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Psychological Selection of NASA Astronauts for International Space Station MissionsDuring the upcoming manned International Space Station (ISS) missions, astronauts will encounter the unique conditions of living and working with a multicultural crew in a confined and isolated space environment. The environmental, social, and mission-related challenges of these missions will require crewmembers to emphasize effective teamwork, leadership, group living and self-management to maintain the morale and productivity of the crew. The need for crew members to possess and display skills and behaviors needed for successful adaptability to ISS missions led us to upgrade the tools and procedures we use for astronaut selection. The upgraded tools include personality and biographical data measures. Content and construct-related validation techniques were used to link upgraded selection tools to critical skills needed for ISS missions. The results of these validation efforts showed that various personality and biographical data variables are related to expert and interview ratings of critical ISS skills. Upgraded and planned selection tools better address the critical skills, demands, and working conditions of ISS missions and facilitate the selection of astronauts who will more easily cope and adapt to ISS flights.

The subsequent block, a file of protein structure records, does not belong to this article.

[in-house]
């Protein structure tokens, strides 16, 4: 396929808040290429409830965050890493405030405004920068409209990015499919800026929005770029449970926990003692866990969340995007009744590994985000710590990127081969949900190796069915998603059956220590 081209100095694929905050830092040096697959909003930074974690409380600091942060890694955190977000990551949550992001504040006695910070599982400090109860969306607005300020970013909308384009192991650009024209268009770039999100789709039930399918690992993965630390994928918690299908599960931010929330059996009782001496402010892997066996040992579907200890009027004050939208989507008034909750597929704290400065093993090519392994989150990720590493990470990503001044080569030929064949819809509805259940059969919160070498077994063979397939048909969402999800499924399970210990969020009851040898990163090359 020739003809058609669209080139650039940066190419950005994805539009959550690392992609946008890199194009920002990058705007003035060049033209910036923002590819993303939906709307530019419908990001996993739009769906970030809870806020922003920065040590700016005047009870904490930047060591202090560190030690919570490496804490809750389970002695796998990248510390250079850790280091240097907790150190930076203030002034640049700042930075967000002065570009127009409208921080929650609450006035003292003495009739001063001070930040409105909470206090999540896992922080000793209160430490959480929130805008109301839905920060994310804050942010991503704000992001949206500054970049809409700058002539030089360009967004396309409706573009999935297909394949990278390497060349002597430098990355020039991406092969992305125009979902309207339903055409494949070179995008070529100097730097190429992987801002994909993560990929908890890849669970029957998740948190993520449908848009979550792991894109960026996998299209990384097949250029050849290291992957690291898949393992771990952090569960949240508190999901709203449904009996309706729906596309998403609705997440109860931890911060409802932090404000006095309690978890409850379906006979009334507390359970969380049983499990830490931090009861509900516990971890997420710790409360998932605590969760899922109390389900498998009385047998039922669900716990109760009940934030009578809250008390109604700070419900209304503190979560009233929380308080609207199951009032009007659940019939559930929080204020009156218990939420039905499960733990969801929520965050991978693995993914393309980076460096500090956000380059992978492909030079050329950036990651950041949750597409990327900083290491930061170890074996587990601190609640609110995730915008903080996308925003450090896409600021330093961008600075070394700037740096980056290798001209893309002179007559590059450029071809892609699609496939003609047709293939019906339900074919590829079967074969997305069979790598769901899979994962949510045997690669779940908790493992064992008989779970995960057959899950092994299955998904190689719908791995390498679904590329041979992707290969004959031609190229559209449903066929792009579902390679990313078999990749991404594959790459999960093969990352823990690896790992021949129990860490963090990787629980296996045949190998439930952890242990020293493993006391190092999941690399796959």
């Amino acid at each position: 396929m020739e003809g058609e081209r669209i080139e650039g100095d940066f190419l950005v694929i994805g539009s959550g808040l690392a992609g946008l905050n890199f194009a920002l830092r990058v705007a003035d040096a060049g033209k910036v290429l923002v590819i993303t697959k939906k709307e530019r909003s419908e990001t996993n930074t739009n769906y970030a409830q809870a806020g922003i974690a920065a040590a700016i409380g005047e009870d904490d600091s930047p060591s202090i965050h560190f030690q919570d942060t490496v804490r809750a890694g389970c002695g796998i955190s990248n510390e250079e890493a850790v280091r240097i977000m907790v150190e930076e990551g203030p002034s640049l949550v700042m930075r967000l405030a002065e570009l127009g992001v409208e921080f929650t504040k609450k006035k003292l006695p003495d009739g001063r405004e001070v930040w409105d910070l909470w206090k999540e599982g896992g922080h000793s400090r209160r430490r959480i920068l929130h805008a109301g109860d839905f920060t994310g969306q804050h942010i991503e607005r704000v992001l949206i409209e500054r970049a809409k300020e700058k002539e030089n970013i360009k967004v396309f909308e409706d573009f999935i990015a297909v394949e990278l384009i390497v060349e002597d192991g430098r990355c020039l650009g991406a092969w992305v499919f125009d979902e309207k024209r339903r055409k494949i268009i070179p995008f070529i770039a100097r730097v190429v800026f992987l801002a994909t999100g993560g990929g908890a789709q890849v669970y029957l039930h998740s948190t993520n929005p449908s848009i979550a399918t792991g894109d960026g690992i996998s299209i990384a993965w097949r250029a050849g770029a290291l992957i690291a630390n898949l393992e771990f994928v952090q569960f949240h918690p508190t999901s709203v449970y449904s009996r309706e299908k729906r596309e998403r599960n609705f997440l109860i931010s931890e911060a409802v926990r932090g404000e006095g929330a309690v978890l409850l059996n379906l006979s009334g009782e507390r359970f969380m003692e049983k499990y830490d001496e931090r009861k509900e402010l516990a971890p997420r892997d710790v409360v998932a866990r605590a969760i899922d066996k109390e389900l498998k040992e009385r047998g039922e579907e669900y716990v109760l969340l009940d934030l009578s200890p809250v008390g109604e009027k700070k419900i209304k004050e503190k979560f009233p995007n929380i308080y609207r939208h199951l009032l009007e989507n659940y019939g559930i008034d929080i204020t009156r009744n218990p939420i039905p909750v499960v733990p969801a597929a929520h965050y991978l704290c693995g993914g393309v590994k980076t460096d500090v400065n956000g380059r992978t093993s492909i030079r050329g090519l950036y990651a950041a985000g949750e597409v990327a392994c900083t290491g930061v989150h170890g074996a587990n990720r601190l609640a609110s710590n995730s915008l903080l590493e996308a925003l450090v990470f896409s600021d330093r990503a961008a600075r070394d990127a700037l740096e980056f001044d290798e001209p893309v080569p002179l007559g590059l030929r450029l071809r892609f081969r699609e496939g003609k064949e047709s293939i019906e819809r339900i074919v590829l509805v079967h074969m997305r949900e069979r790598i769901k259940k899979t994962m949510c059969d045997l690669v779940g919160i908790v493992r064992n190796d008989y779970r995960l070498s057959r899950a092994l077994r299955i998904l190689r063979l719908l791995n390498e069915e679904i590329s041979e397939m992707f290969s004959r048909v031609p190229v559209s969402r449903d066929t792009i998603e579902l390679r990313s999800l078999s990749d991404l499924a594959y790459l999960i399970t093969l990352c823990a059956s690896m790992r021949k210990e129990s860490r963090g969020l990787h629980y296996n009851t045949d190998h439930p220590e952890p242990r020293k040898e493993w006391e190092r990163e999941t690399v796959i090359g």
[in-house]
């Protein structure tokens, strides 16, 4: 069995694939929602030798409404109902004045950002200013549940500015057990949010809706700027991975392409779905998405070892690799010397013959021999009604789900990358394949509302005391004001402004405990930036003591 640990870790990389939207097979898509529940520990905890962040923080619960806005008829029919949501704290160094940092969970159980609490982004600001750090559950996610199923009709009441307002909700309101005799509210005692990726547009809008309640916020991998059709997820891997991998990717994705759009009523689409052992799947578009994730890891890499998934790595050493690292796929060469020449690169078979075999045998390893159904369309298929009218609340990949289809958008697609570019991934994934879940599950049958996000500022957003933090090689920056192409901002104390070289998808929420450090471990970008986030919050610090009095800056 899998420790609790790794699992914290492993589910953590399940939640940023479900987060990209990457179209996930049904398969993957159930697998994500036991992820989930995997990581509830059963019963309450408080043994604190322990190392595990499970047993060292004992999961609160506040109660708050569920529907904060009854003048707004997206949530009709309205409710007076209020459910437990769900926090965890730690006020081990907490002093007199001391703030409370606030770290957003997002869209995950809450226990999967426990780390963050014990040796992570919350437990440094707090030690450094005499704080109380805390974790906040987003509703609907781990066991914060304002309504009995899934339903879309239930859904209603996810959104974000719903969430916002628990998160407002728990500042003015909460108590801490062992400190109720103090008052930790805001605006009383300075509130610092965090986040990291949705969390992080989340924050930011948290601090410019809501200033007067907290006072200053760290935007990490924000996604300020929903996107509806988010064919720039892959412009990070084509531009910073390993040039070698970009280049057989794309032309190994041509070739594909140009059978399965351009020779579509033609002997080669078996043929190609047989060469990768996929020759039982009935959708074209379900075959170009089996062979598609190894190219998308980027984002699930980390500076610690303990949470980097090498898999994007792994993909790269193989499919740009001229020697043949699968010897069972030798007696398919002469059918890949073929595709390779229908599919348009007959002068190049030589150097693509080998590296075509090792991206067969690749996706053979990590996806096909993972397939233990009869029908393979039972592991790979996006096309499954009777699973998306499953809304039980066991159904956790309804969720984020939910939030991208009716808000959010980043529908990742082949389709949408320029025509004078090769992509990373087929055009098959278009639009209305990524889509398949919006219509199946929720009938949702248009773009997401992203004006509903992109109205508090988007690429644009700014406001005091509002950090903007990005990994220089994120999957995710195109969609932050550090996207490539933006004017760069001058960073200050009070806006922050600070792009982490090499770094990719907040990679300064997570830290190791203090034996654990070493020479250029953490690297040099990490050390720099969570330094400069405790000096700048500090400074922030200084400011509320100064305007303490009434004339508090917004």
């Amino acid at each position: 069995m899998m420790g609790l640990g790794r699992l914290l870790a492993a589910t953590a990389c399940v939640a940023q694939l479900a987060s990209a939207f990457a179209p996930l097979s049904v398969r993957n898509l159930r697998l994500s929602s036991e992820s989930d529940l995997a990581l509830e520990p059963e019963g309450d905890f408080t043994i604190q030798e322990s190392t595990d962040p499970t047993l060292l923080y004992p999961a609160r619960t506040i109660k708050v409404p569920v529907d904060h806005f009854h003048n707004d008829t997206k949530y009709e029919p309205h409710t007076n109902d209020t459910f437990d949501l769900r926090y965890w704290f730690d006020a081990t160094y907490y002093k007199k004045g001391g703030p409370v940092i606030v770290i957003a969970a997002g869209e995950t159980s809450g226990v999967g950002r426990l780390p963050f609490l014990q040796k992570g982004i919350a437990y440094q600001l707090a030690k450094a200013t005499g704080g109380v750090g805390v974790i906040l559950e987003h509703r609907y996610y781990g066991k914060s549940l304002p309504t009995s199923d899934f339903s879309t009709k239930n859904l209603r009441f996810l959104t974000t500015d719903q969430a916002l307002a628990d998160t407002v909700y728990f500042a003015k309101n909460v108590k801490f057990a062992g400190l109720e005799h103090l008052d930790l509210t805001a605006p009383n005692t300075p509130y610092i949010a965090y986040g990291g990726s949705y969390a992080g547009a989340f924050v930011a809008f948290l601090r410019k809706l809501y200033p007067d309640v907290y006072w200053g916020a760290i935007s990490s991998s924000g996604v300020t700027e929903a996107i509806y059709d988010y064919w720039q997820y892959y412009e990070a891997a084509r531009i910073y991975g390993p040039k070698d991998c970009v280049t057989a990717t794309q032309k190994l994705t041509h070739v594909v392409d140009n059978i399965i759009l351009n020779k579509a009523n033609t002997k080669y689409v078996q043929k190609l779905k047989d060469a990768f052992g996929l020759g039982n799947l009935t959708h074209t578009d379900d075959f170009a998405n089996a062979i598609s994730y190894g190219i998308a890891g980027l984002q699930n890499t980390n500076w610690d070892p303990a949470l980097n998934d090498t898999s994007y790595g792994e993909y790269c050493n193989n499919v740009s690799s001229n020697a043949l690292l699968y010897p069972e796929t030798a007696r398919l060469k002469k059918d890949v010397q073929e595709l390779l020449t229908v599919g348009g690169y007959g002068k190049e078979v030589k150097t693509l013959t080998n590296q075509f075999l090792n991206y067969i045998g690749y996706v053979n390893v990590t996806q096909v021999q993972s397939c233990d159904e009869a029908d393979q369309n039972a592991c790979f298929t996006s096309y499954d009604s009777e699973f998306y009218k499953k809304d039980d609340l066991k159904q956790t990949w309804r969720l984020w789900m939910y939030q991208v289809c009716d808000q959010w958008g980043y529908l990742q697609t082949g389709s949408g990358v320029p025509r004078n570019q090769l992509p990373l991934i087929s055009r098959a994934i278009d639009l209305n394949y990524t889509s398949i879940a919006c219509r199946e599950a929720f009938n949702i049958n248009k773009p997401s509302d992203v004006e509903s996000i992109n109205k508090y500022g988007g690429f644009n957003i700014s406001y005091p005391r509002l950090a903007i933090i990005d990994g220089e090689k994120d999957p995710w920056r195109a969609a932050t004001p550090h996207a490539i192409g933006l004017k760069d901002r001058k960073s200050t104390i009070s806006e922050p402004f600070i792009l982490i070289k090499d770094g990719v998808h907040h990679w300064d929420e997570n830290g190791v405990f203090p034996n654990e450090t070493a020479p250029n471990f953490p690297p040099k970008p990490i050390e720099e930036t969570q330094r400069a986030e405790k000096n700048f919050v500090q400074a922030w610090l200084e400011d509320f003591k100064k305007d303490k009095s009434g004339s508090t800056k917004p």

Document ID
20000085939
Document Type
Preprint (Draft being sent to journal)
Authors
Galarza, Laura
(Wyle Labs., Inc. United States)
Date Acquired
August 19, 2013
Publication Date
January 1, 1999
Subject Category
Behavioral Sciences
Distribution Limits
Public
Copyright
Work of the US Gov. Public Use Permitted.
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